I decided to post this, since I couldn’t find any information about it on the intertubes. If you have both WebRoot SecureAnywhere and Breevy installed on your PC, WebRoot’s Identity Shield can get in the way of Breevy’s operation. It doesn’t do this on all version of Windows, as I have Windows 7 Professional on my PC at work, and I have WIndows 7 Ultimate on my PC at home, and Breevy refuses to work on my Win 7 Ultimate PC with the Identity Shield on.
I have tried all manner of different WebRoot Identity Shield settings and configurations and the only way I can get Breevy to work on my Win 7 Ultimate box is by turning Identity Shield off completely. As far as I can tell, there is no good combination of checkboxes being set or unset, or applications protected, allowed, or denied that allows Identity Shield to keep working and still allow Breevy to work.
If the Breevy guys or the WebRoot guys could figure this one out, I would appreciate it. My home PC is an Intel Core 2 Q6600 with Win 7 Ultimate 64-bit, and my work PC is an Intel Core i5 M430 with WIn 7 Professional 64-bit.
UPDATED 27 Aug 2012: See end of post.
Short story: GymPact has problems, and don’t use them.
Long Story: Ordinarily, I wouldn’t care if GymPact’s service is less than stellar in providing features that work. But this particular app is different. And the difference is that they charge you money if they screw up.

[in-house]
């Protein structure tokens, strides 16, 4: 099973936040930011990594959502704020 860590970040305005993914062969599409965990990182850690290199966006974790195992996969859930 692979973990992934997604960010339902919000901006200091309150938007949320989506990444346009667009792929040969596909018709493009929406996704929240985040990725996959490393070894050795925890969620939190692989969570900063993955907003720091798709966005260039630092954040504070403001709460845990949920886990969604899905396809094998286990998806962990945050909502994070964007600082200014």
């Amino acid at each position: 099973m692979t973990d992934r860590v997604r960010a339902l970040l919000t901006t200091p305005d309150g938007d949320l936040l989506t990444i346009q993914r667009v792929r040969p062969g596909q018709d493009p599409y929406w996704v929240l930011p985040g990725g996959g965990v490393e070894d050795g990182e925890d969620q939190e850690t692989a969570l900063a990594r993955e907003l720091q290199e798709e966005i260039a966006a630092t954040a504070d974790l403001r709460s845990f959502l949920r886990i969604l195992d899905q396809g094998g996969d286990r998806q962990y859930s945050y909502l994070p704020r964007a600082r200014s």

I have a standing desk now!
I totally stole the design from these guys, as they do not offer nationwide shipping. So I made it myself!
Of course, I added the monitor shelf, which was not part of Tinkering Monkey’s design.
I will be reporting on how I am doing with this desk in the very near future.
By the way, if you are wondering why anyone would need such a desk, check this out.
And if you want me to make one for you, leave a comment!
Last week I had a kidney stone attack. No warning, no build up to the attack, just a back spasm gone horribly wrong. 4:30 AM, steadily increasing pain in my lower back. No amount of moving or lying on the bed gives me relief. It feels like someone put a wrench on the right side of my lower back and started torquing it. Angelica gives me a leftover Percocet pill from some previous medical event of either mine or hers, and I barely swallow it. After about a half-hour to about 45 minutes, the pain starts alleviating.
I have mixed feelings about Prometheus. On the one hand it’s a gorgeous movie; on the other it’s not as “transcendent” a moviegoing experience as I would have liked it to be. Of course, I’ve had 30 years to go gaga over Blade Runner and build up all sorts of unrealistic expectations for this movie. But still, it’s the story of Prometheus that bothers me the most, not the set, the special effects, or even the great 3D elements. Visually this film is a treat; story-wise, it not too much different from what you’ve seen before.